The scheme for the foundation of the Victorian Order of Nurses is a counterpart of the movement in Great Britain for establishing the Queen’s Jubilee Nurses, under the special patronage of Her Majesty. To carry out this scheme, which will place efficiently-trained, skilful, certified nurses within the reach of all classes of the population, it is estimated that a considerable sum will be required, averaging five hundred dollars per annum for every nurse enrolled. The scheme has been warmly endorsed at public meetings held in all the principal cities of the Dominion, and has now become an accomplished fact, branches of the order being established in all the principal cities and towns in the Dominion; even Klondyke in the far northwest having its local branch, with nurses sent to it from the older provinces.

The Countess of Aberdeen, who was the founder of the National Council, and whose steady work has done so much for its development, is so well known in the British Empire that it is scarcely necessary to refer to her personality. It is however not too much to say that she possesses rare executive ability and great capacity for work. Before going to Canada she was for years connected with several women’s associations in Great Britain, and was therefore able to give Canadians the benefit of a large and varied experience, and in a variety of ways she has contributed materially in assisting her husband in his work of national unification. Not the least of her Excellency’s gifts are those which have made her so widely known as a writer, and her series of descriptive sketches entitled “Through Canada with a Kodak” has done much to make the Dominion more popularly and widely known. In acknowledgment of her public services, her Ex-cellency in 1897 received from Queen’s University, Kingston, the honorary degree of LL.D. In the United States she has been elected president of the International Women’s Health Protective League, and she is also president of the International Council of Women. To quote the words of a Canadian journalist, Faith Fenton, in the Home Journal:—

“Ridoau Hall has seen fair mistresses who have filled well their high office in social obligations and gracious courtesies, but none have come so closely in touch with the people as her Excellency has done. By travel through our broad-stretching land, by sojourn in its cities, by gathering the women together, and by counsel concerning their needs, by cordial recognition of all who are working for national progress, by the little personal word of encouragement to the struggler or the troubled, by the kindly act that tells of the kindlier thought, by all that tact can suggest and quick sympathy offer, the Countess of Aberdeen has reached to the very heart of Canadian womanhood, and stands to-day one with us in our needs, our strivings, and our fulfilments.”

Lady Laurier is one of the vice-presidents at large of the National Council of Women of Canada. She has been described as a woman of “tact, judgment, and enthusiasm,” and as one born to share with her distinguished husband in the honours of the exalted position to which he has been called.

Canadian women have through the establishment of the National Council placed the women’s movement on a permanent footing, and their work in the years to come cannot fail to have a great influence for good in the progressive life of the Canadian people. The literature of the young Dominion is also being enriched by many charming lady writers, who by their pen are doing much to awaken the national life. Space is too short to refer even in brief to more than a few, but the writings of Agnes Maule Machar, Faith Fenton, Lady Edgar, and Lady MacDonald call for more than passing notice.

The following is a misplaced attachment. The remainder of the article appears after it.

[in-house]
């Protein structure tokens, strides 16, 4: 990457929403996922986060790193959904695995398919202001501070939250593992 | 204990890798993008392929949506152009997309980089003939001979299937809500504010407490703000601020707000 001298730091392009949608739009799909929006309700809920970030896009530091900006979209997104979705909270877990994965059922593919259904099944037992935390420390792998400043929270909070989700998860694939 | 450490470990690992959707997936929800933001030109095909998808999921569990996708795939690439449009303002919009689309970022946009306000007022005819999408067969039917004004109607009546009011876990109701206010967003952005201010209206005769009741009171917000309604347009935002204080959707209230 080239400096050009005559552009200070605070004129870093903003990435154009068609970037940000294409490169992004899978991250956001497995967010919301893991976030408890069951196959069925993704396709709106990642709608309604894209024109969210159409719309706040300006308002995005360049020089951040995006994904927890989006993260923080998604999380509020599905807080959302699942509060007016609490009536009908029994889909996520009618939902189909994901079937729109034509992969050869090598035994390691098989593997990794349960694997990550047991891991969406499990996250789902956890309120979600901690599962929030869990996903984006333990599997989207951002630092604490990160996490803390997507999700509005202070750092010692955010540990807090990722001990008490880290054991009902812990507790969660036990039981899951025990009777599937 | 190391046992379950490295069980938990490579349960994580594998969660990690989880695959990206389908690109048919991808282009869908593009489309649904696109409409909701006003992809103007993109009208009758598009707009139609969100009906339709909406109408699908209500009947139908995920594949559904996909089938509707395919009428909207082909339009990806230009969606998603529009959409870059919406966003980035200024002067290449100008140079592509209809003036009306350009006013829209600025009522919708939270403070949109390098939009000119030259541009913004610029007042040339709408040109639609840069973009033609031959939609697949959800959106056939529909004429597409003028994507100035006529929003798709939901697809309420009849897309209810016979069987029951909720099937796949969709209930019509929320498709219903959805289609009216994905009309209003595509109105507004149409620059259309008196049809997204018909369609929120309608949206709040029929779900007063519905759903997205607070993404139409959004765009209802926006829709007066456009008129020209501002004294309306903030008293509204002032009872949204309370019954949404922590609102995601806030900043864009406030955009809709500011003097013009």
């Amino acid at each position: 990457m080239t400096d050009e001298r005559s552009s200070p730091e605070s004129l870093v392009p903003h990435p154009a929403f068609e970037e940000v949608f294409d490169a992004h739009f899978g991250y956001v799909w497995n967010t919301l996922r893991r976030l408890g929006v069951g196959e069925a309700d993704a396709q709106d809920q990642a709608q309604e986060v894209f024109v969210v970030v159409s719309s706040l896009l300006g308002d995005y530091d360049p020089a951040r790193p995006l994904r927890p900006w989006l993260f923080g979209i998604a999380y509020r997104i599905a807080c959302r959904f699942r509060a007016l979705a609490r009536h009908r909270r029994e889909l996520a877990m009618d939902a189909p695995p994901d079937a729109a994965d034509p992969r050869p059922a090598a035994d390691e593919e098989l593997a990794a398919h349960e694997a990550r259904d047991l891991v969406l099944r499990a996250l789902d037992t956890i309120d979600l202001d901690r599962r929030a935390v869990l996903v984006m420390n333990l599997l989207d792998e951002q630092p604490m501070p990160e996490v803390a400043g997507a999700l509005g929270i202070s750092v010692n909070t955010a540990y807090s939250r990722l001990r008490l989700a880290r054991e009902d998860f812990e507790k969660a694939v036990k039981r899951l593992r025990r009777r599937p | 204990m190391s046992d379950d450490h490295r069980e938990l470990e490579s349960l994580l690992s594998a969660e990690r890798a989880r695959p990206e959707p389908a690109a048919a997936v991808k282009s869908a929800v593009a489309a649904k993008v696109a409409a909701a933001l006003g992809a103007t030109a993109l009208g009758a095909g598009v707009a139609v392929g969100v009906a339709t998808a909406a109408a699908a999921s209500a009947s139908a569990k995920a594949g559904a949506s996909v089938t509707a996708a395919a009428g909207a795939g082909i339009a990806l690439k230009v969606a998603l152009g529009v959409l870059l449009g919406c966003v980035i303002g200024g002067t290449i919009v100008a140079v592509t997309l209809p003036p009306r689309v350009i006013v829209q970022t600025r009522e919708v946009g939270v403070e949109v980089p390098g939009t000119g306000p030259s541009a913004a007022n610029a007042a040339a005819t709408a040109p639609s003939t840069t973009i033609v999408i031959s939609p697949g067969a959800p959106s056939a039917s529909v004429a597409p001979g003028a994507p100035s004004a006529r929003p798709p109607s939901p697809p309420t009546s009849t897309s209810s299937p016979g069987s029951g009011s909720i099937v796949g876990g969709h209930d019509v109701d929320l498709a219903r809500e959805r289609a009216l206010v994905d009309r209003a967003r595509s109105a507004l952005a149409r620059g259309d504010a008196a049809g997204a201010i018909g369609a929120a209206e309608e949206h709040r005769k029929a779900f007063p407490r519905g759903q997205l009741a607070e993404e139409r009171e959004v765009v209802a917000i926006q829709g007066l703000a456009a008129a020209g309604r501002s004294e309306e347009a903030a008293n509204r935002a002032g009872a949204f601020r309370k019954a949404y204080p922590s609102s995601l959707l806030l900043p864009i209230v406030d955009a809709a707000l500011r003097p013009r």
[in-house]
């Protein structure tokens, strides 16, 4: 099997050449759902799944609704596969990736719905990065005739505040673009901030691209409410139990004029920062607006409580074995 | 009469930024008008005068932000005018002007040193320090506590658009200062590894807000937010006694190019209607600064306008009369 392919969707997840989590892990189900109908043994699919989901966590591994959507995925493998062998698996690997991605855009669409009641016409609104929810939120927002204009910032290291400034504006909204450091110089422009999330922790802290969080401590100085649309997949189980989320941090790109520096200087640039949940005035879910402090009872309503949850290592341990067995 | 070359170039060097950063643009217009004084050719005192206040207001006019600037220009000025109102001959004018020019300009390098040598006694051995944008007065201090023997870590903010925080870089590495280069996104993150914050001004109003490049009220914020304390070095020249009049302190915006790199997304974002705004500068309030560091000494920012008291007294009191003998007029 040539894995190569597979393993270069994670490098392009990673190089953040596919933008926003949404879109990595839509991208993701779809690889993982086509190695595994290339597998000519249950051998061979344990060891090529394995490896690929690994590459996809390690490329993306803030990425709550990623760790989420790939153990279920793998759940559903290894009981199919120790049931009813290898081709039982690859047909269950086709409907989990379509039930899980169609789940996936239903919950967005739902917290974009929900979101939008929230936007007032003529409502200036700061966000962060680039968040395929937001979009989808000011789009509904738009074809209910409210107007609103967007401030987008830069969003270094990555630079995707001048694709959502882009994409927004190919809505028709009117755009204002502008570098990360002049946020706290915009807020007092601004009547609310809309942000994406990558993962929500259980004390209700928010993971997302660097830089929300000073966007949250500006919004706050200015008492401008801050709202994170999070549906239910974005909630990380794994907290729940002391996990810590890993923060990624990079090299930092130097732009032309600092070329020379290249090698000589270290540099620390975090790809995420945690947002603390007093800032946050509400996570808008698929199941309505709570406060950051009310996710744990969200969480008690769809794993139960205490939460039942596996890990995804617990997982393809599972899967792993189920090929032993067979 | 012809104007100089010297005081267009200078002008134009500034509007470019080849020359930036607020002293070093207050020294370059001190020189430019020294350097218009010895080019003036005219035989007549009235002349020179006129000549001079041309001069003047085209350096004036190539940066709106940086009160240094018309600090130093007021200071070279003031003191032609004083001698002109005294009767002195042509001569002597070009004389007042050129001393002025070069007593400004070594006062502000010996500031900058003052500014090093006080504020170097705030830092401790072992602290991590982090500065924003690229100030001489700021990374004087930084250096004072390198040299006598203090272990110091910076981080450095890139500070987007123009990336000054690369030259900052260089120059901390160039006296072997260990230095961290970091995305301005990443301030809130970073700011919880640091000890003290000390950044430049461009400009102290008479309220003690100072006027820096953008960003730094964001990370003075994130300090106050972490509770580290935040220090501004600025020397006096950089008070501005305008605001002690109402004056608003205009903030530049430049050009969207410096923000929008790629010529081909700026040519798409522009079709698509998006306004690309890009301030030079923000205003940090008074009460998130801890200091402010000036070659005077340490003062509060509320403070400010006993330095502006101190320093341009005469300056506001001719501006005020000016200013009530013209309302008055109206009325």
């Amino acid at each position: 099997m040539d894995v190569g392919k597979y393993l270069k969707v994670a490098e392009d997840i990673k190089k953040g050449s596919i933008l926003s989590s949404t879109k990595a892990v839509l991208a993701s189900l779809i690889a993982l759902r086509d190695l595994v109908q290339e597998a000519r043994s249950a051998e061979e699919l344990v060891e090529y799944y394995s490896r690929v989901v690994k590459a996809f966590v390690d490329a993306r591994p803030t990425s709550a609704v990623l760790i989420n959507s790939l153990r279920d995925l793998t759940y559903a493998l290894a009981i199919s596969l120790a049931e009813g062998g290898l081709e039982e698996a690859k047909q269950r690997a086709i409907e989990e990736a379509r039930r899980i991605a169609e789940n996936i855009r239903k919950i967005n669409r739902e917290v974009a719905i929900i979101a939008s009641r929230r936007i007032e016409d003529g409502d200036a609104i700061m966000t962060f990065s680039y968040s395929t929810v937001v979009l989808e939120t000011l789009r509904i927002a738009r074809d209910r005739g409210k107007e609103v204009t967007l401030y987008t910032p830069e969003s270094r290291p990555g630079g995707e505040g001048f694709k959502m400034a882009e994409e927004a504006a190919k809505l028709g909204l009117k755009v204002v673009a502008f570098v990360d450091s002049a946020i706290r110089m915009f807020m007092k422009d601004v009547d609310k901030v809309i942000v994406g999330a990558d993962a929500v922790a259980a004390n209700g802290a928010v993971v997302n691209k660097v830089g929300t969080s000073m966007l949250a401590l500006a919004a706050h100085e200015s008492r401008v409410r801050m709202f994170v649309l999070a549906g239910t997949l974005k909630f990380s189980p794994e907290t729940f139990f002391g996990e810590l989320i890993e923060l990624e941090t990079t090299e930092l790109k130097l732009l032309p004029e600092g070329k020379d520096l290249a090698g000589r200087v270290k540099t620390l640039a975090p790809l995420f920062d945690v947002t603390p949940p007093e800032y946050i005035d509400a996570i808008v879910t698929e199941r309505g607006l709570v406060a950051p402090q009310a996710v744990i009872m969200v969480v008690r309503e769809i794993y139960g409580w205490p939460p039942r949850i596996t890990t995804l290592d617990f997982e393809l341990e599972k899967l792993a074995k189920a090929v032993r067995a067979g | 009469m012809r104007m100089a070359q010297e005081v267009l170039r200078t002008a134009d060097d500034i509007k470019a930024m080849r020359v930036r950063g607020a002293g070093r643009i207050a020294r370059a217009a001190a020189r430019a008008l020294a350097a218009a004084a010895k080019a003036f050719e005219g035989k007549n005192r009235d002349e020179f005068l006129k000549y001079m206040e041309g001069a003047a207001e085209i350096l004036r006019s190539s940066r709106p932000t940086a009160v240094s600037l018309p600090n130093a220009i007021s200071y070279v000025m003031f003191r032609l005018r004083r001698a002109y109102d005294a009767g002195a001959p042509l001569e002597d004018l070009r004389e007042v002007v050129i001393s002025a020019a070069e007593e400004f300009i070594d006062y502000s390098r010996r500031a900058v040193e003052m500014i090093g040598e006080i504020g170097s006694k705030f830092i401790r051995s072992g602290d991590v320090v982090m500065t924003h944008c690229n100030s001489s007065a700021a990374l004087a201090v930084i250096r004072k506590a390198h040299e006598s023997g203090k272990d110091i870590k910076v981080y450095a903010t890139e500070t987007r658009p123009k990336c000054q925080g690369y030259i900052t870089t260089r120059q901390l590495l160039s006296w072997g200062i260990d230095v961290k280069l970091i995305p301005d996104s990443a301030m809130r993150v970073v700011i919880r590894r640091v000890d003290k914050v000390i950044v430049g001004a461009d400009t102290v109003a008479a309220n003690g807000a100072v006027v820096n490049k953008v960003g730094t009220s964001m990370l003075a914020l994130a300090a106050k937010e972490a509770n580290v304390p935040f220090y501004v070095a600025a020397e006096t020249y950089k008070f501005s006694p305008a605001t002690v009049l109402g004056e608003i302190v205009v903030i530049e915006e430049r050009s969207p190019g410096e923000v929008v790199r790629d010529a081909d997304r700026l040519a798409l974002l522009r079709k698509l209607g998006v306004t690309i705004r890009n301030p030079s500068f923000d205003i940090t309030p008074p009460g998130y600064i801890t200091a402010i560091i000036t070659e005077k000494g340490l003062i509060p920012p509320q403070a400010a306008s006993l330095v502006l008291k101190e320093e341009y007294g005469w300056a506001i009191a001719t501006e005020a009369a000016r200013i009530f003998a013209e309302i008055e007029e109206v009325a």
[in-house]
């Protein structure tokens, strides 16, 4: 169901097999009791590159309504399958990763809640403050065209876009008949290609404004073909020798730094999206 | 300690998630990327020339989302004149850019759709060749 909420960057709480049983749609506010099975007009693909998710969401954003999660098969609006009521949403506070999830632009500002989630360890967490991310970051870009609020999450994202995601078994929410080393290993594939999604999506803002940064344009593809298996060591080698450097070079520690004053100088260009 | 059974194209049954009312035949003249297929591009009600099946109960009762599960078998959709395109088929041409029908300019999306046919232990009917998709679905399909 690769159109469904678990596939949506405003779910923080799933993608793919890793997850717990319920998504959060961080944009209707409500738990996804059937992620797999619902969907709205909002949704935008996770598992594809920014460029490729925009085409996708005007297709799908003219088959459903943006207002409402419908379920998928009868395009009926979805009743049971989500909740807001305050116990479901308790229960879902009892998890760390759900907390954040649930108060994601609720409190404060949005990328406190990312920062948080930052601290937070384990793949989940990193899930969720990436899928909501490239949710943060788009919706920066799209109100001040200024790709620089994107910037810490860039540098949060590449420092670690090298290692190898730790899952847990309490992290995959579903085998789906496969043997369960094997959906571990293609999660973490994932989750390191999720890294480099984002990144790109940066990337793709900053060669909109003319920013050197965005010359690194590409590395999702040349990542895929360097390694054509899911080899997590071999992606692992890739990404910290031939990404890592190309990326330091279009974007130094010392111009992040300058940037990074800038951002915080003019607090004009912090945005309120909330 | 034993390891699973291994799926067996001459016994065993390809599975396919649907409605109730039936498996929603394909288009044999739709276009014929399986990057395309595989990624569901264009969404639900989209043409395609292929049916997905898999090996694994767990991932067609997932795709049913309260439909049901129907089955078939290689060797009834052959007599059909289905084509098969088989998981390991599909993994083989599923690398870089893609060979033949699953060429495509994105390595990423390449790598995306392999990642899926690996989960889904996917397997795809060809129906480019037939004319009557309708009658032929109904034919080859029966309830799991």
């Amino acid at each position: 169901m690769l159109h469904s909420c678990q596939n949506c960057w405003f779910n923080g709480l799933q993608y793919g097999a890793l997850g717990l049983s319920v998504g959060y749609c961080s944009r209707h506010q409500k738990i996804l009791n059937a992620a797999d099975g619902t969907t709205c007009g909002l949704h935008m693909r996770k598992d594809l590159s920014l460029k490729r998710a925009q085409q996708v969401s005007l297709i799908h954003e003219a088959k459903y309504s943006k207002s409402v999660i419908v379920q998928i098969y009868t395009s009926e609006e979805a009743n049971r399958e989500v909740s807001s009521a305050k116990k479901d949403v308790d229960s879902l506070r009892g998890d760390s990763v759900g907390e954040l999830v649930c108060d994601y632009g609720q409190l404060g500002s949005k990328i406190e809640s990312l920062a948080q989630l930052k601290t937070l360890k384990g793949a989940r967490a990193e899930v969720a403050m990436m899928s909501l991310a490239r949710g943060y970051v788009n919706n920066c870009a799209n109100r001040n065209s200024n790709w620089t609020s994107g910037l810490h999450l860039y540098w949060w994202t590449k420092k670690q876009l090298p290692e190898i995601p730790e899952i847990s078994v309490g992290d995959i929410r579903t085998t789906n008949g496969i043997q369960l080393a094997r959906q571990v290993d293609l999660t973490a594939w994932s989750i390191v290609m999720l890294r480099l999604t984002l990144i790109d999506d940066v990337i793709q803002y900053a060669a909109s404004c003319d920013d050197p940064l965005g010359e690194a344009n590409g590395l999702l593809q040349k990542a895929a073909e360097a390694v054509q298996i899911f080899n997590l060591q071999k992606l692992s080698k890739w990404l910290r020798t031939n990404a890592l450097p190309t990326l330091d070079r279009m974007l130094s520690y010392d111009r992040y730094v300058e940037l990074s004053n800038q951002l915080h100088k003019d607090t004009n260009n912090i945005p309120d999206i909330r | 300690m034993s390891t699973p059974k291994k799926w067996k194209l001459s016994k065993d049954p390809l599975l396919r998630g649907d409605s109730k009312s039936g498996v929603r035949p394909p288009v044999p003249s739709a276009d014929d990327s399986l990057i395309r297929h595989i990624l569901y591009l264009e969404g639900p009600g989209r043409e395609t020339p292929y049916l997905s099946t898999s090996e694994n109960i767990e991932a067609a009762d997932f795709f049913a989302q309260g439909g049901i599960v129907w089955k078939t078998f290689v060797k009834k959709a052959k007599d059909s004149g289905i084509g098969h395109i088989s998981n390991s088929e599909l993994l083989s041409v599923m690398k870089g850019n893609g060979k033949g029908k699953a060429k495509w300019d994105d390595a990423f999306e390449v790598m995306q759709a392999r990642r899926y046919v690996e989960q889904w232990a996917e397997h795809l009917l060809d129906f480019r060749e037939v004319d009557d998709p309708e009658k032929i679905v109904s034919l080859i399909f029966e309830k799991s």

Miss Fenton, who was born and educated in Toronto, early developed a talent for writing (inherited from her grandfather, who was a skilful song-writer and dramatist), which soon led her to find her true vocation. She came into notice more particularly as a miscellaneous writer during the existence of the Toronto Empire, her descriptions of public men and the running comments in that paper being publicly read and admired. After the fusion of the Empire with the Mail she wrote for a brief period for the New York Sun, and was afterwards editor-in-chief of the Canadian Home Journal, established in September 1895. She writes equally well in prose or verse, and has been placed by well-known English critics at the head of the lady journalists in Toronto.

Lady Edgar, who is an active member of the Women’s Canadian Historical Association, is Vice President of the United Empire Loyalist Association, and has gained distinction in the literary field as author of “Ten Years of Upper Canada in Peace and War,” 1805-1815 (Toronto, 1895), a volume that has received and earned the special commendation of Mr. Gladstone, and the principal English and Canadian reviews.

Baroness Earnscliffe, or to give her the more well-known title, Lady MacDonald, has contributed much that will live in the literature of her country. Her position for so many years as the wife of the prime minister and by far the greatest man in Canadian political life, has given her a unique knowledge of Canadian politics and society. Miss Agnes Maule Machar has written much that is interesting, but her historical contribution, “Stories of New Franco,” at once places her in the forefront of Canadians, who are both chroniclers of their national history and writers of note.

No sketch of Canadian women could be complete without a reference to Miss Martin, the first woman who was admitted to the practice of the law.

Miss Clara Brett Martin is a native of Ontario, and was educated at Trinity University, Toronto (B.A. 1890, B.C.L. 1897). She was articled first with Messrs. Mulock, Miller, Crowther & Montgomery, and afterwards with Messrs. Blake, Lash & Cassels, and was called to the bar 1897. It required two special enactments of the Legislature to permit of her enrolment as a solicitor and barrister. Special regulations were framed by the Law Society of Upper Canada. Under these regulations every woman admitted to practise as a barrister-at-law shall pay the same fees as those paid by other students-at-law. She shall become subject, to the statutes, rules, and provisions of the society as in other cases. And upon appearing before convocation upon the occasion of her being admitted to practise, shall appear in a barrister’s gown, worn over a black dress, wearing a white necktie, and with her head uncovered. She was an unsuccessful candidate for school trustee in Toronto, 1894, but afterwards became a member of the Collegiate Institute Board.